The opinion of the court was delivered by: Hamill
In these matters the Salt and Light Company seeks exemption from local property taxes for seven properties in Mount Holly Township. *fn1 Salt and Light claims that the properties qualify for exemption because they are used for the charitable purpose of providing temporary housing and counseling services to the homeless. In addition Salt and Light objects to the township's procedure for revoking the exemptions. Mount Holly maintains that the properties are taxable largely because Salt and Light is compensated on a fee-for-service basis by the State. Mount Holly further argues that the company's sizable net income and sizable cash balance for 1994 demonstrate that Salt and Light operates as a business rather than on a nonprofit basis.
First to be addressed is the manner in which the exemptions were revoked.
During 1994 the Mount Holly assessor determined that Salt and Light's properties did not qualify for tax exemption. The assessor based his determination on answers to a questionnaire sent to all private, charitable and religious organizations in the township. The questionnaires were triggered because the assessor noted that Salt and Light had completed two exemption applications (for properties not involved in these appeals) indicating that the properties were not being leased when the township solicitor knew that this was not the case. When the questionnaires were returned for the seven properties confirming that rent was being received, the assessor returned the properties to the tax rolls for the 1994 tax year.
Salt and Light received notice of the revocations of exemption by way of tax bills issued in October 1994 and appealed the determinations to the Burlington County Board of Taxation. The county board upheld the assessor's revocation of tax exemption but returned the properties to the tax list commencing January 1, 1995, rather than January 1, 1994, as requested by the assessor.
The county board's judgments, rendered on December 15, 1994, and mailed on January 6, 1995, specify that they are with respect to the 1994 tax year and include amended memoranda of judgment explaining that the tax exempt status of the properties is revoked as of 1994 but that the omitted assessments will not be placed on the tax books until January 1, 1995.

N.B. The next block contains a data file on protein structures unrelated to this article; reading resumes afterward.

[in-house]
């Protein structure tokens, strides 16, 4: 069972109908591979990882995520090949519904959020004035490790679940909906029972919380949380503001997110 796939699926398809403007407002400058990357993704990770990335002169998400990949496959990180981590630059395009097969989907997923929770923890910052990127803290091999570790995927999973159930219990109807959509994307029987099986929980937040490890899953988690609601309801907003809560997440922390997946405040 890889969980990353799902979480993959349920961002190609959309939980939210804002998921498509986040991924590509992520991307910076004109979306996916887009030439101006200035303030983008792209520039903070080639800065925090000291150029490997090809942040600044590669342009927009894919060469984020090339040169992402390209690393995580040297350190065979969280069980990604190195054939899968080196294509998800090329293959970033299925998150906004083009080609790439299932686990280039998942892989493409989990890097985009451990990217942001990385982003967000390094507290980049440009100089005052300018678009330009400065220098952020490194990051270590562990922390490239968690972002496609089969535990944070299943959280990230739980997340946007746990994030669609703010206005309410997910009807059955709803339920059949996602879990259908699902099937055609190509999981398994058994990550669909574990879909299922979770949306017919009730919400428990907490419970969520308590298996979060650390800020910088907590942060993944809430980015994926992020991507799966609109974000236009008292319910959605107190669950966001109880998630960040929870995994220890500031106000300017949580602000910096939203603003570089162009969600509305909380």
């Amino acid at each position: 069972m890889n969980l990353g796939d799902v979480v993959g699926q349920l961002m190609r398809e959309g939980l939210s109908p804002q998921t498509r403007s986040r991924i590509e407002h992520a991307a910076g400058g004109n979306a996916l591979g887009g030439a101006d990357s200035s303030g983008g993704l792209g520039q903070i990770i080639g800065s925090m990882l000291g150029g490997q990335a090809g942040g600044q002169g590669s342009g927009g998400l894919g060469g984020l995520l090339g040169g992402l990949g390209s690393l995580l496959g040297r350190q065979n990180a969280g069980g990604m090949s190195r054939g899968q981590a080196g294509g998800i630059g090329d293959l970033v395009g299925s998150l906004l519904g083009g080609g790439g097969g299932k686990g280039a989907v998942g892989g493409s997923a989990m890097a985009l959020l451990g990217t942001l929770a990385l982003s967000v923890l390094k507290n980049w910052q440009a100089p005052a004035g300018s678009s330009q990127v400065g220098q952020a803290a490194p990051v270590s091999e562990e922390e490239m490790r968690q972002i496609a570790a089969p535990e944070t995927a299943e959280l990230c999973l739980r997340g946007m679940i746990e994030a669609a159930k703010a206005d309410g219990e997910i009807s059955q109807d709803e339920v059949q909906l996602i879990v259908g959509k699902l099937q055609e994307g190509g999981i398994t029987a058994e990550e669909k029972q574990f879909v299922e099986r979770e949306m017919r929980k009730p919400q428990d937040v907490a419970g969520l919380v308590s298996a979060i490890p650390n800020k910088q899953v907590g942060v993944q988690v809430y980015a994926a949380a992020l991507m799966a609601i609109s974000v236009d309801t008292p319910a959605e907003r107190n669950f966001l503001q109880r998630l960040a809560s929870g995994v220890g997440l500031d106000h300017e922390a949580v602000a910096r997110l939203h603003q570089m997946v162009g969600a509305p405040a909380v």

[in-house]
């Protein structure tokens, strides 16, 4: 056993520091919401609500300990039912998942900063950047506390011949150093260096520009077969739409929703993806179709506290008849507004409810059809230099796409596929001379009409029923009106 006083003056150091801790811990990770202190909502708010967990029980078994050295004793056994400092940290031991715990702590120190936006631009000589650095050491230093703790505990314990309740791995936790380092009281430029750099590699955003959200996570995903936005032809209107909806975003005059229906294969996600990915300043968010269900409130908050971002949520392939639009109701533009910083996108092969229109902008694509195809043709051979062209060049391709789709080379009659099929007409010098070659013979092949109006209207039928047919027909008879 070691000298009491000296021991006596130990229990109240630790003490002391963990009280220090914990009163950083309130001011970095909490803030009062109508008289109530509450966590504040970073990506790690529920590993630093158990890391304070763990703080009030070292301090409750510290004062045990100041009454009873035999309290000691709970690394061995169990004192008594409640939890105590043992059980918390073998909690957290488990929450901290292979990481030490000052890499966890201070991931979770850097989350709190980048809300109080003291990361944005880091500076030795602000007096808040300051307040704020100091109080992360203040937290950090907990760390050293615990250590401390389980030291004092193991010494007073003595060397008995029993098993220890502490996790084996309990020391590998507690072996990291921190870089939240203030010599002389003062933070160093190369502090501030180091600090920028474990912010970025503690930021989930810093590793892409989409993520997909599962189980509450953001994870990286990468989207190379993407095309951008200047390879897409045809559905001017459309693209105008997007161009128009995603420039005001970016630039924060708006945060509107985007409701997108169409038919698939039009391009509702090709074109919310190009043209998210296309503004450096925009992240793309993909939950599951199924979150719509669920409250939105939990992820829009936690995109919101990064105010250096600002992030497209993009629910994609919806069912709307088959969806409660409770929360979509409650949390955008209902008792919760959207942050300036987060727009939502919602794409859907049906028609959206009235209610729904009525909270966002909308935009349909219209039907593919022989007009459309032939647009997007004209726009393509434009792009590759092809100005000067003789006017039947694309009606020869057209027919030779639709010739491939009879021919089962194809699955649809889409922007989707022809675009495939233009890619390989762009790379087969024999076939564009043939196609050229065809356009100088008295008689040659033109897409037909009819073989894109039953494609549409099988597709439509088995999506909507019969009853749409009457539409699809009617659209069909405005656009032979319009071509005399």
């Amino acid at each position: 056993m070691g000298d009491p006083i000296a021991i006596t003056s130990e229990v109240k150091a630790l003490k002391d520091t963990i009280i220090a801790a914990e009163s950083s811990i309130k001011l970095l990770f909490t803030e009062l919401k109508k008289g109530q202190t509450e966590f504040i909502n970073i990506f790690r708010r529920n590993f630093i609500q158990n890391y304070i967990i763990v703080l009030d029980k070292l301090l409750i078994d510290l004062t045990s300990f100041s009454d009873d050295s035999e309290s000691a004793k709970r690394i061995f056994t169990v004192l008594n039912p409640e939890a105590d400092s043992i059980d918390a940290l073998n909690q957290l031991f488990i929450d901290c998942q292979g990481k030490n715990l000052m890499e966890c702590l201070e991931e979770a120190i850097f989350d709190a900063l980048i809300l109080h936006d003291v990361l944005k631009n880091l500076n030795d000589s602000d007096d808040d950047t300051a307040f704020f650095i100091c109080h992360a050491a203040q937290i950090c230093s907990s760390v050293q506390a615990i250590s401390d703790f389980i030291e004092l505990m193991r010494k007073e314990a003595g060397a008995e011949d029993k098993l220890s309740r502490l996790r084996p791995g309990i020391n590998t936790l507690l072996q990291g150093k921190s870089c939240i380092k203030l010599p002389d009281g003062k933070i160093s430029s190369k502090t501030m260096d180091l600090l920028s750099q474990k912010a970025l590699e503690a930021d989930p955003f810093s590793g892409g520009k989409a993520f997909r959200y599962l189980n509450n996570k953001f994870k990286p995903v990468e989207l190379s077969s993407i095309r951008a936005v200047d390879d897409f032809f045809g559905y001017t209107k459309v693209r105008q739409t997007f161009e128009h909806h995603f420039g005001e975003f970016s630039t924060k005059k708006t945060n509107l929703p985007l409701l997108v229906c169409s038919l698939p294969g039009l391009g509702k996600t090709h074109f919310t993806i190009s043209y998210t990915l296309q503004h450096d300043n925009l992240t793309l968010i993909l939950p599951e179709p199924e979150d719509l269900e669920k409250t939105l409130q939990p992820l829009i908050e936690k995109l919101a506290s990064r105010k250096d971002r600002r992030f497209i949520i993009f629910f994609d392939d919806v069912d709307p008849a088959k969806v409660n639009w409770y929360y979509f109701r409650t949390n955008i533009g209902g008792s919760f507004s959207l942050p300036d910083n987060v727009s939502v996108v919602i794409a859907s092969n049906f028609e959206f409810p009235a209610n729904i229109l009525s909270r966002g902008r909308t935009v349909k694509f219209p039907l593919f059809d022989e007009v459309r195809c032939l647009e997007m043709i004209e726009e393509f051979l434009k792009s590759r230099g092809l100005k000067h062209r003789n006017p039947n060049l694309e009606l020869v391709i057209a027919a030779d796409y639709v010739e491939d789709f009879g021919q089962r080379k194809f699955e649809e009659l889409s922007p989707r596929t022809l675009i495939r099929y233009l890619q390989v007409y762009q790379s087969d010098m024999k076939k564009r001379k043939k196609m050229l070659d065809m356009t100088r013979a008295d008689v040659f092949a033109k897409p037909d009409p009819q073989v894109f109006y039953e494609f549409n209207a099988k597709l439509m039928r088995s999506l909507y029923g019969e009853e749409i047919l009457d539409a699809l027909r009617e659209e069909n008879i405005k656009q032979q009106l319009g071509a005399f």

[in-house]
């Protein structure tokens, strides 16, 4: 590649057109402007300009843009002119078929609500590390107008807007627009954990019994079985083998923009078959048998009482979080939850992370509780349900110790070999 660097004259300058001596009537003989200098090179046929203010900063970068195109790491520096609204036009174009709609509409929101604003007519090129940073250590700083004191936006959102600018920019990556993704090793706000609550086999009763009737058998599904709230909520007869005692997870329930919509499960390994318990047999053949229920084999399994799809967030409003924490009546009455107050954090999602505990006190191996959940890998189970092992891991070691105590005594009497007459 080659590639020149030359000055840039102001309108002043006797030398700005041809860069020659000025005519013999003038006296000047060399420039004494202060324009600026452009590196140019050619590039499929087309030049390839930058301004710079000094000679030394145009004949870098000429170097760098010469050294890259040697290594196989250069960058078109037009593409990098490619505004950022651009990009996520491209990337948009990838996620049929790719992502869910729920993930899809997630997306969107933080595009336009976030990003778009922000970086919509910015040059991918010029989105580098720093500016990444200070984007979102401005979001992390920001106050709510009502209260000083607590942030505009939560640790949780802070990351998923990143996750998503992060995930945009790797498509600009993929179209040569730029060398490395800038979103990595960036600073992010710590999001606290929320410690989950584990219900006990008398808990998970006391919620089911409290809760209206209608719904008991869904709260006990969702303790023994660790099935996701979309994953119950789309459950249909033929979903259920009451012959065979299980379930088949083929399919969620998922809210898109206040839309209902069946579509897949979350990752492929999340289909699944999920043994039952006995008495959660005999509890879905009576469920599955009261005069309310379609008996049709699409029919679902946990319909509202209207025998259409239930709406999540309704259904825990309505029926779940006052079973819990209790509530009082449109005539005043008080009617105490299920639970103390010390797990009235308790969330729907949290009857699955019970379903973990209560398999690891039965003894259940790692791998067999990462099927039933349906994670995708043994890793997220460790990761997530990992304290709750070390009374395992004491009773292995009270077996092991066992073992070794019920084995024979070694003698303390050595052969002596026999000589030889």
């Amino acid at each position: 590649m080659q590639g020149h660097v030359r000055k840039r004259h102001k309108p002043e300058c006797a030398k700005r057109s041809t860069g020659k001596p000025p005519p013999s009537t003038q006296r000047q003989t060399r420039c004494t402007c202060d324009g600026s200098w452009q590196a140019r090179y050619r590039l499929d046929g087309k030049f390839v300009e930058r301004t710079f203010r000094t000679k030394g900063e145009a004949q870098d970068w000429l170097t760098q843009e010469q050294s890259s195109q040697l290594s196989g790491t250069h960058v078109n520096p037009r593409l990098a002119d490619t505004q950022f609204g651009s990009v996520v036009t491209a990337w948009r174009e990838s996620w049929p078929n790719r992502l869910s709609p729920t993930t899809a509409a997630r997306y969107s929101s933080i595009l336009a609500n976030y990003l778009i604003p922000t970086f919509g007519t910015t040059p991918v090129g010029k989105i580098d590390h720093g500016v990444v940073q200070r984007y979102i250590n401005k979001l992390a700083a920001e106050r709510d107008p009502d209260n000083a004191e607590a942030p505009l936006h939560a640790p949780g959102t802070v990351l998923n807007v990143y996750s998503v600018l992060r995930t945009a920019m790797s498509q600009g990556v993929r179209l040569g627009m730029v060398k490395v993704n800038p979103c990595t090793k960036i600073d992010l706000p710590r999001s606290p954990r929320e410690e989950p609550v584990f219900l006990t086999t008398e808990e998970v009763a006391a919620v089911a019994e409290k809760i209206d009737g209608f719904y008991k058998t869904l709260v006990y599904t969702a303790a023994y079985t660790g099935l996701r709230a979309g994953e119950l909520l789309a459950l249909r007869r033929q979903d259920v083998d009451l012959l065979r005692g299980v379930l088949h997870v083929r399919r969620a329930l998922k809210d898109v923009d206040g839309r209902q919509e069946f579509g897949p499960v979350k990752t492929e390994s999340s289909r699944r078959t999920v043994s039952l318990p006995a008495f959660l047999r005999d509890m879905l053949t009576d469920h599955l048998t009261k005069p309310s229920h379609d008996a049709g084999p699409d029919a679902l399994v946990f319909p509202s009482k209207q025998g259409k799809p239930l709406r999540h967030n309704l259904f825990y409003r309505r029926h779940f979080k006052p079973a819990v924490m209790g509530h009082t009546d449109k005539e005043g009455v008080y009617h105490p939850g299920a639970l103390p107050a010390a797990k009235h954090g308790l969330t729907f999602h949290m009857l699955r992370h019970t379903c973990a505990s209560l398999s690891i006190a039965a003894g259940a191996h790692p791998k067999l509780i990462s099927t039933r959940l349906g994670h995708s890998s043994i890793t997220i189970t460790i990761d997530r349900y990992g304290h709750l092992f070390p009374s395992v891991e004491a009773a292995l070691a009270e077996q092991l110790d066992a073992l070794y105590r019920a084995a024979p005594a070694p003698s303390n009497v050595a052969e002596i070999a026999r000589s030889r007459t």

Salt and Light appealed to the Tax Court challenging the county board's judgments for the 1994 tax year denying tax exemption beginning with the 1995 tax year.
Mount Holly filed timely counterclaims asserting that the properties should have been returned to the tax list for all of 1994 as requested by the assessor rather than as of January 1, 1995, as found by the county board.
Consistent with the county board's judgments, the properties were assessed as taxable for the 1995 tax year. Salt and Light did not appeal those assessments, apparently in the belief that its appeals of the 1994 judgments sufficed to protect it for the 1995 tax year
There is some question whether the assessor had the authority to revoke the exemptions for the 1994 tax year. *fn2 However, since the county board in fact did not revoke the exemptions for 1994, the question is important only as bearing on whether there is any case properly before me. That is, if the 1994 assessments were improper for procedural reasons, arguably the board should have dismissed on that basis and refused to deal with 1995 since no appeals were before it for that year.
Assuming, without deciding, that the 1994 assessments were procedurally defective and should have been dismissed for that reason, I believe I must nevertheless hear the matters as they pertain to the revocation of exemption for the 1995 tax year. Having received 1994 judgments in its favor that nevertheless revoked its exemptions for 1995, Salt and Light was left with no choice but to appeal the 1995 denials based on the 1994 judgments. Had it not done so, the company would have risked the possibility that any 1995 appeals would have been dismissed on the basis that the company had not timely appealed the 1994 judgments. Due to the peculiar circumstances of this case, I will therefore address the board's judgments on the merits as they pertain to the 1995 tax year.